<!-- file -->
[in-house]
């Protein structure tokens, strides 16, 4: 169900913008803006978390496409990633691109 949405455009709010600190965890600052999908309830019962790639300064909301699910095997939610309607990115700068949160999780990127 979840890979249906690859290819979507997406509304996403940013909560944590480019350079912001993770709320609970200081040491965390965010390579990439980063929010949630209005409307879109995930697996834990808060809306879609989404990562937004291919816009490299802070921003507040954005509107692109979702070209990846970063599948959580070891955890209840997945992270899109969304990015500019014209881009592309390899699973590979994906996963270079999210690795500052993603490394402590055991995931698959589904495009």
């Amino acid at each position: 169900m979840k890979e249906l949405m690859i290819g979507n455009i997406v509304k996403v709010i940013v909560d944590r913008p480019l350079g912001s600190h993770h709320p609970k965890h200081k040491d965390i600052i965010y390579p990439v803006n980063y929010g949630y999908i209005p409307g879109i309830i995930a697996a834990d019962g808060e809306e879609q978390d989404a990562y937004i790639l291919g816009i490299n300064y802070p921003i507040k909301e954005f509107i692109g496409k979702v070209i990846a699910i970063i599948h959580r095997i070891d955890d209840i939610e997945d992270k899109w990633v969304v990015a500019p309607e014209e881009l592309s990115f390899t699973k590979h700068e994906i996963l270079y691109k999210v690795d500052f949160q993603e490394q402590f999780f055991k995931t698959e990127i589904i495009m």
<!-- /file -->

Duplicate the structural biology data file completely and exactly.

[in-house]
């Protein structure tokens, strides 16, 4: 169900913008803006978390496409990633691109 949405455009709010600190965890600052999908309830019962790639300064909301699910095997939610309607990115700068949160999780990127 979840890979249906690859290819979507997406509304996403940013909560944590480019350079912001993770709320609970200081040491965390965010390579990439980063929010949630209005409307879109995930697996834990808060809306879609989404990562937004291919816009490299802070921003507040954005509107692109979702070209990846970063599948959580070891955890209840997945992270899109969304990015500019014209881009592309390899699973590979994906996963270079999210690795500052993603490394402590055991995931698959589904495009």
């Amino acid at each position: 169900m979840k890979e249906l949405m690859i290819g979507n455009i997406v509304k996403v709010i940013v909560d944590r913008p480019l350079g912001s600190h993770h709320p609970k965890h200081k040491d965390i600052i965010y390579p990439v803006n980063y929010g949630y999908i209005p409307g879109i309830i995930a697996a834990d019962g808060e809306e879609q978390d989404a990562y937004i790639l291919g816009i490299n300064y802070p921003i507040k909301e954005f509107i692109g496409k979702v070209i990846a699910i970063i599948h959580r095997i070891d955890d209840i939610e997945d992270k899109w990633v969304v990015a500019p309607e014209e881009l592309s990115f390899t699973k590979h700068e994906i996963l270079y691109k999210v690795d500052f949160q993603e490394q402590f999780f055991k995931t698959e990127i589904i495009m």